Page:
Nepalganj has the feeling of a wild west frontier town. Suddenly, you realise: yes that is exactly what it is. A hot, dusty border city where the streets reek of mule droppings from tangas. And lately, it is the epicentre of the state's response to the emergency. The conflict in the hills has made Nepalganj go through a boom. The city is expanding, new buidings are coming up, refugees have moved down from the hills. The traffic across the border into India has increased.
Masses of screaming and sweating humanity teem on the sidewalks, shuffling along in temperatures at 43 degrees and no sign of respite as the sky remains cloudless and there is no sign of rain this year. (The monsoon finally arrived in Nepalganj on Monday-a month-and-half late.) In the middle of Nepalganj, right next to the Police Training Centre is this town's oasis: The Traveller's Village with its simple white building.
The lodge is everything Nepalganj is not: it is clean, cool, quiet, uncomplicated, and a haven of hospitality. Candy here is not some delicacy, something tooth-wrenchingly sweet conjured by a sweating halwai in Rupediya. No, it is Candy Sherchan, the proud owner of Traveller's Village. The lodge's only claim to pretentiousness is a three-way stucco staircase that connects the three units, 12 rooms with air conditioners, clean beds, no peeling plaster, working faucets, no moldy carpets and ferocious tiger blankets vying for space on my bed.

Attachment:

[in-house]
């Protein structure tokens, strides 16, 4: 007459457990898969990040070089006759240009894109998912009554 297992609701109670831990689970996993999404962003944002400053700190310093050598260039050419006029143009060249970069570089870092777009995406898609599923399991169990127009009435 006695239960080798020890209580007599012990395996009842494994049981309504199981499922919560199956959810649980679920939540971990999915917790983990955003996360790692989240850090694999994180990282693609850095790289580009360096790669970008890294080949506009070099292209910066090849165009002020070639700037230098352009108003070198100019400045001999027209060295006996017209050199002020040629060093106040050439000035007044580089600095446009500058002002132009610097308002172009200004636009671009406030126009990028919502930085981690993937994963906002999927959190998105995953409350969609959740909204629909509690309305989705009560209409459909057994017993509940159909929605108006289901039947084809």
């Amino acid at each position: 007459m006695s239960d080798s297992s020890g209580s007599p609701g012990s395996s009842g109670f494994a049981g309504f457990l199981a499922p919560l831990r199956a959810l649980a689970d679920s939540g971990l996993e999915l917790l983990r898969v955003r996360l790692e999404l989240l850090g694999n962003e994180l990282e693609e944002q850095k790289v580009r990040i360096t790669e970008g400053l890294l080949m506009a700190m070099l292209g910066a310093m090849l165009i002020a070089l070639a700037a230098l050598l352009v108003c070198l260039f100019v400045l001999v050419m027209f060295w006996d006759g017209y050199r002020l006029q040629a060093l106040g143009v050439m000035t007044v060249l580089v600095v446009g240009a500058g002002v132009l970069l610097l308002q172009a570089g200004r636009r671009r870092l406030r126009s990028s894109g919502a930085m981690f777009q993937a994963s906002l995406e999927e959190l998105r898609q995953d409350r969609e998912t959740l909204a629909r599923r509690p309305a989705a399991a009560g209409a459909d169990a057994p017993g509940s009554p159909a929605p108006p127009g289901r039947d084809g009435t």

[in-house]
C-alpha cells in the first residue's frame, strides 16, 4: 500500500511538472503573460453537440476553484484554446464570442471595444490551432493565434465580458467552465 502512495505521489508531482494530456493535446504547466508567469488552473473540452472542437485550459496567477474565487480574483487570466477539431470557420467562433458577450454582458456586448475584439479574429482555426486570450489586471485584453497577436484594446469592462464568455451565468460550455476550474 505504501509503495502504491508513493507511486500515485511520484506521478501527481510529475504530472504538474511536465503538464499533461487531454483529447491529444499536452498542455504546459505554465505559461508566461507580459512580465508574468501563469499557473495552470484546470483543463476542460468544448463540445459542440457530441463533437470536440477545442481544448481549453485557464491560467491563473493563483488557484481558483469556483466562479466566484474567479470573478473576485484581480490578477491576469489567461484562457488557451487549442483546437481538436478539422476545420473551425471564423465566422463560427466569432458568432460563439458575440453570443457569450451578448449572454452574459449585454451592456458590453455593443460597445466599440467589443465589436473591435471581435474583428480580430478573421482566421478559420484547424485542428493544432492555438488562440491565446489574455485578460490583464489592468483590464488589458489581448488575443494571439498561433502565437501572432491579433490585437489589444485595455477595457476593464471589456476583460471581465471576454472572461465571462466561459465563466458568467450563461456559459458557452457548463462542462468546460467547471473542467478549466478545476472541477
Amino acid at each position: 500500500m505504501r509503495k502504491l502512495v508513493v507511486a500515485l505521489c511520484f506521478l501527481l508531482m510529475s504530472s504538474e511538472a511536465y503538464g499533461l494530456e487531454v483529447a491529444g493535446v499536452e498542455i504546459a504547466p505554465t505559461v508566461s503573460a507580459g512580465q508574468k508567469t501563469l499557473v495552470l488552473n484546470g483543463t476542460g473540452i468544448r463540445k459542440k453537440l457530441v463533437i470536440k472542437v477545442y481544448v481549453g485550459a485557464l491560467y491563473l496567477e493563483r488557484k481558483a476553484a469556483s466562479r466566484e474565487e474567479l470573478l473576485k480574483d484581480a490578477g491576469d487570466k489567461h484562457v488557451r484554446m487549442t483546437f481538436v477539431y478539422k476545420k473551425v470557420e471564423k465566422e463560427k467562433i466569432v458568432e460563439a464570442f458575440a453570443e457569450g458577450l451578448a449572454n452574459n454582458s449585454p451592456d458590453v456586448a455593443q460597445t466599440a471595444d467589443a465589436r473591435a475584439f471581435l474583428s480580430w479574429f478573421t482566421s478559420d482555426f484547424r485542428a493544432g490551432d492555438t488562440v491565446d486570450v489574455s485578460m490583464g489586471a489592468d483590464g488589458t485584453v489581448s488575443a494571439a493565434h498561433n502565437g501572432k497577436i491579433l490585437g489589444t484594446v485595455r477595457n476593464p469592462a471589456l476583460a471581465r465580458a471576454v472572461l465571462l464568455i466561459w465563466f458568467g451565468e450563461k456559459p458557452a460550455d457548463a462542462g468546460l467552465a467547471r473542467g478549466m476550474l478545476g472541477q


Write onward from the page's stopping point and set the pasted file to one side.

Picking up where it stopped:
The service is sweet and ready. No waiters in pseudo-Nepali turnouts, no waitresses in Newari costumes and no Nepali dal bhat in copper thals that have turned green. My mother-in-law had a remedy for green utensils: one handful of crushed burnt charcoal from the fireplace, a lot of rubbing, and you can see the reflection of your face in your plate! People forget that ash is also antiseptic. You have to be there to believe that in Nepalganj you can have chicken that tastes like something Colonel Sanders would dish out, with mashed potatoes, greens in the most delicious lemon butter sauce. Chicken a la Candy.
The service and care make the eating at the Travellers' Village just like at home. Candy's gestures are dervied from her 27 years in Nepal. Her waiters are Tharus who she supports with board, and lodging, food and education for their children. That is corporate social responsibility, Schumacher style. Small is beautiful in this pocket of Nepalganj.